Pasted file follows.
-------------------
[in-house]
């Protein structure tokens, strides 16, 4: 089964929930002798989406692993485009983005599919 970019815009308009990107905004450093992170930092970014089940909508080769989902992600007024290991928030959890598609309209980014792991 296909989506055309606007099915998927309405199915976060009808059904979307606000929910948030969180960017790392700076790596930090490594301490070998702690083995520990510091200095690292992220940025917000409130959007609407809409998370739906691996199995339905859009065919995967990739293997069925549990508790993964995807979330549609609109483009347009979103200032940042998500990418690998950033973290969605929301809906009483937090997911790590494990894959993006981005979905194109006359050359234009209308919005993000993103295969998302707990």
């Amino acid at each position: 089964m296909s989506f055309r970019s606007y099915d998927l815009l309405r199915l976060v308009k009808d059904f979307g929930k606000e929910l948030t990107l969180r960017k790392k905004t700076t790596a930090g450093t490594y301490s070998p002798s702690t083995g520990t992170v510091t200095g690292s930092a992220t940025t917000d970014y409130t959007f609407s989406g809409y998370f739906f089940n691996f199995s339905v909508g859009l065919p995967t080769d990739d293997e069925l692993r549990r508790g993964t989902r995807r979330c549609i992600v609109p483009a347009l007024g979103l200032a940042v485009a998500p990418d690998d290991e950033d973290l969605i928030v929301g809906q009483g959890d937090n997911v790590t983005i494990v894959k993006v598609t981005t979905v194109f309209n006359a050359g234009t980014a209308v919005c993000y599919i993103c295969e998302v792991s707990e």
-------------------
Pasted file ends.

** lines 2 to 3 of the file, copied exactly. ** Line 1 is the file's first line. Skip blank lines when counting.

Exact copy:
């Protein structure tokens, strides 16, 4: 089964929930002798989406692993485009983005599919 970019815009308009990107905004450093992170930092970014089940909508080769989902992600007024290991928030959890598609309209980014792991 296909989506055309606007099915998927309405199915976060009808059904979307606000929910948030969180960017790392700076790596930090490594301490070998702690083995520990510091200095690292992220940025917000409130959007609407809409998370739906691996199995339905859009065919995967990739293997069925549990508790993964995807979330549609609109483009347009979103200032940042998500990418690998950033973290969605929301809906009483937090997911790590494990894959993006981005979905194109006359050359234009209308919005993000993103295969998302707990």
């Amino acid at each position: 089964m296909s989506f055309r970019s606007y099915d998927l815009l309405r199915l976060v308009k009808d059904f979307g929930k606000e929910l948030t990107l969180r960017k790392k905004t700076t790596a930090g450093t490594y301490s070998p002798s702690t083995g520990t992170v510091t200095g690292s930092a992220t940025t917000d970014y409130t959007f609407s989406g809409y998370f739906f089940n691996f199995s339905v909508g859009l065919p995967t080769d990739d293997e069925l692993r549990r508790g993964t989902r995807r979330c549609i992600v609109p483009a347009l007024g979103l200032a940042v485009a998500p990418d690998d290991e950033d973290l969605i928030v929301g809906q009483g959890d937090n997911v790590t983005i494990v894959k993006v598609t981005t979905v194109f309209n006359a050359g234009t980014a209308v919005c993000y599919i993103c295969e998302v792991s707990e």